Peroz II King of Kings of Iran(ians) and non-Iran(ians) 630 –
630
Descended from Khosrow I
  Azarmidokht Queen of Queen of Iran(ians) and non-Iran(ians) 630 –
631
Daughter of Khosrow II
  • Daughter of Khosrow II and sister of Boran
  • Second woman to attain the Sassanid throne
House of Ispahbudhan
  Hormizd V King of Kings of Iran(ians) and non-Iran(ians) 630 –
631
Claimed the throne after Azarmidokht rejected his hand in marriage
  • Overthrew Shahrbaraz in favor of Azarmidokht. Murdered on Azarmidokht's orders after usurping the throne from her as well
House of Sasan
  Hormizd VI
𐭠𐭥𐭧𐭥𐭬𐭦𐭣 (Ōhrmazd)
King of Kings of Iran(ians) and non-Iran(ians) 630 –
632
Grandson of Khosrow II
  Khosrow IV King of Kings of Iran(ians) and non-Iran(ians) 630 –
636
Brother of Peroz II
  Farrukhzad Khosrow V King of Kings of Iran(ians) and non-Iran(ians) March 631 –
April 631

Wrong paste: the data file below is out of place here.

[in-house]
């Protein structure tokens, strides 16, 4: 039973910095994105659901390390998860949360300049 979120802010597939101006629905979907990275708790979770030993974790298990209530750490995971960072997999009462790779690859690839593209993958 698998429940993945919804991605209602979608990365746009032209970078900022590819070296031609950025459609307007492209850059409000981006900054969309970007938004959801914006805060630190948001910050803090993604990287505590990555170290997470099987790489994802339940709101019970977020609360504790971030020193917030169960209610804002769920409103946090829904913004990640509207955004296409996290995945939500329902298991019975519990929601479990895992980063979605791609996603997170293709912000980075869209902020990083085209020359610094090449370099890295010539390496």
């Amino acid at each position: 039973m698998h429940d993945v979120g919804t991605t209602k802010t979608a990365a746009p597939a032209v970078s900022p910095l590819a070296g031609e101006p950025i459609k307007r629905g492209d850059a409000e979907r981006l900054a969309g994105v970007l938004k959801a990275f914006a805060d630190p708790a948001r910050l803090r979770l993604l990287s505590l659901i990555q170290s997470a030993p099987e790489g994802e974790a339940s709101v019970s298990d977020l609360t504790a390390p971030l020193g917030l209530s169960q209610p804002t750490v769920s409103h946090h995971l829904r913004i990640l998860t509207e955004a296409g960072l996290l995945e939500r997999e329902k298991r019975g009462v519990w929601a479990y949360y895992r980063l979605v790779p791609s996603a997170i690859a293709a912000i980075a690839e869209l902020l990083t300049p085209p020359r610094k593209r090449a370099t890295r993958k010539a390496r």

Son of Khosrow II
  Boran Queen of Queen of Iran(ians) and non-Iran(ians) June 631 –
June 632
Daughter of Khosrow II
  Yazdegerd III
𐭩𐭦𐭣𐭪𐭥𐭲𐭩 (Yazdekert)
King of Kings of Iran(ians) and non-Iran(ians) June 632 –
651
Grandson of Khosrau II
Destruction of the Sassanid Empire
  Peroz III 651 (In exile) 679 (In exile) Son
  • Retreated to Chinese territory where he served as a Tang General
  • Served as the head of the Governorate of Persia, an exiled extension of the Sassanid court
  Narsieh 679 (In exile) Unknown Son
  • Served as a Tang general, like his father
  • Also known as Narseh III
  Bahram VII Unknown 710 (in exile) Son of Yazdegerd III
  Khosrau VI Unknown Unknown Grandson of Yazdegerd III
  • Known to have fought against Islamic forces in Transoxiana alongside the Sogdians and Turks c. 728-729
  • Last known direct descendant of Yazdegerd III and member of the House of Sasan. It is unclear whether he was Peroz III or Bahram VII's son